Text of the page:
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NCAA Rules: Terrelle Pryor Has A Lot Of Class -- Most Of It Low

I have to admit, it's kind of fun this summer watching all the NCAA drama, particularly in football.  The latest twist seems to be this report by ESPN that former Ohio St. Buckeyes quarterback Terrelle Pryor is now -- for lack of a better word -- searching for an NCAA violation that can credibly be attributed to him that has not been previously disclosed.  If that sounds strange, read on.

Because Pryor did not declare for the NFL draft earlier this year and was otherwise eligible, he would not normally be allowed to enter the supplemental draft unless he can prove that something changed in regards to his eligibility to play in college next year.  Pryor had already been suspended for the first five games of what would have been his senior season next year before the draft, and nothing about that has changed, except for the fact that Pryor withdrew from school and declared himself to essentially be a professional, signed with an agent, sought and was granted a declaration of ineligibility (and got dissociated for five years as well) from Ohio State.

Apparently, NFL Commissioner Roger Goodell isn't all that interested in seeing Pryor enter the supplemental, and I'm not quite sure why.  He is invoking the subjective restrictions to supplemental entry and has not placed Pryor on the approved list of yet, and there is enough confusion in the matter that the NFL has put off the supplemental draft for a couple of days.

So now, apparently, Pryor is trying to manufacture another NCAA violation that he can claim would have rendered him ineligible for next year even without the action by OSU, in order to get around the problem.  He's happy to chuck his old school under the bus in order to create an end-run around the recalcitrant NFL commissioner.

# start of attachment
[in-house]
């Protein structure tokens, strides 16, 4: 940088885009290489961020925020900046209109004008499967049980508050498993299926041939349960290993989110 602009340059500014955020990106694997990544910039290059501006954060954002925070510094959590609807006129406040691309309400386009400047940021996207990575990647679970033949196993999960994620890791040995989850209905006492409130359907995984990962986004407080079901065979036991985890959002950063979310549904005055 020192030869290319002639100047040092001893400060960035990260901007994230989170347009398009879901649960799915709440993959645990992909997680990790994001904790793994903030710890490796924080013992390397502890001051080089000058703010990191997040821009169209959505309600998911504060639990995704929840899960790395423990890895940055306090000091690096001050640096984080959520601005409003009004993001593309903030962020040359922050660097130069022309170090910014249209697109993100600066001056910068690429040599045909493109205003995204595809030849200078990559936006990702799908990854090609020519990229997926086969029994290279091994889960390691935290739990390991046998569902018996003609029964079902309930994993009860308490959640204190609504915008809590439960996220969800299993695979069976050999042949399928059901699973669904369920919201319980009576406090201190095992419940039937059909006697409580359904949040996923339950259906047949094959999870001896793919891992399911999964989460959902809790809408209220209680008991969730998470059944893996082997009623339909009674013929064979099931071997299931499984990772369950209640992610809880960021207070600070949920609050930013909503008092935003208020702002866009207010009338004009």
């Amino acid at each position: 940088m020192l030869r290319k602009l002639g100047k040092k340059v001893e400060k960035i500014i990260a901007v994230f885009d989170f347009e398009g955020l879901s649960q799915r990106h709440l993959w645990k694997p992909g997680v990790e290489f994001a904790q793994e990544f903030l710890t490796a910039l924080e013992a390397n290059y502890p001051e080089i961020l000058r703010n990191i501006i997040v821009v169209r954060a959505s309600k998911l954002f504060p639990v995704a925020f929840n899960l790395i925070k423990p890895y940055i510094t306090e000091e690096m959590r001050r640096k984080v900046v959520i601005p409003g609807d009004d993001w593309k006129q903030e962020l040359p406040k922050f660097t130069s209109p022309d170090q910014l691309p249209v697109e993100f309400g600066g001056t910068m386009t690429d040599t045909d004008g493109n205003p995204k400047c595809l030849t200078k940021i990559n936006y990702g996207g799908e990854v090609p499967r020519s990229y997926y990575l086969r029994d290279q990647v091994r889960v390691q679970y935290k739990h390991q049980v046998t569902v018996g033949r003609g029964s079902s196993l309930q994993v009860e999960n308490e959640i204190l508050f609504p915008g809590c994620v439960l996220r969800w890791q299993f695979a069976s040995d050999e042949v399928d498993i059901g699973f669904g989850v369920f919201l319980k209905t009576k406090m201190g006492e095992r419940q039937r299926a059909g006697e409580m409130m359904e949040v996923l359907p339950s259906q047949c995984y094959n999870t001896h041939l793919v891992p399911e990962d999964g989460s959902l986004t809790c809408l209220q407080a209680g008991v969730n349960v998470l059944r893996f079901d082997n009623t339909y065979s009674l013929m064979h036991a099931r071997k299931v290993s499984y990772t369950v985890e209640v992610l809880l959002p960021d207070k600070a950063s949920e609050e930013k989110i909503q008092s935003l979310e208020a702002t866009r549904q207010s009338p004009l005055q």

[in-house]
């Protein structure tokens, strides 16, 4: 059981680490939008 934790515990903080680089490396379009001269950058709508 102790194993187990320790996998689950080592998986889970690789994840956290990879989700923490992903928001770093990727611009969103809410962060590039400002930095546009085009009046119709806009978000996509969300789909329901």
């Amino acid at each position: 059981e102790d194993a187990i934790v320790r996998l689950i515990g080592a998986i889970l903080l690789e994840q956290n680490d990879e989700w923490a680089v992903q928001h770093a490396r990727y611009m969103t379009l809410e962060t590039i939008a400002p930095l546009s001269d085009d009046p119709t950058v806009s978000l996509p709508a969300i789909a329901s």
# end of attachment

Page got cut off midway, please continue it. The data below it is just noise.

But Goodell is no hero here, either.  As Chris Mortensen of ESPN points out, there is really no good reason for Goodell to keep Pryor out of the supplemental -- it isn't like an NFL team is going to invest too much money in such damaged goods until he has proven something on that level.

Not a lot of ethics heroes to be found in this bunch, it seems.  Pryor is hunting for something that the NCAA will declare an undisclosed violation so he can claim something has changed, and couldn't care less about what that does to his alma mater.  If OSU fans don't detest Pryor by now, I can't figure out why.  What a loser.

Pryor did wrong to himself, wrong to Jim Tressel and wrong to OSU.  But for his actions and the actions of a few of his lawless comrades, Tressell would still have a job, Ohio State would still be a program in good standing, and we would all have less to  talk about.

Note to Roger Goodell -- for the love of God, man, let this guy into your stupid draft.  Please.  Take him off our hands so the next thing we hear about him is how he is moving into Michael Vick's old residence.  My guess is that he won't last long, because he is too addicted to the short cut to do anything the right way.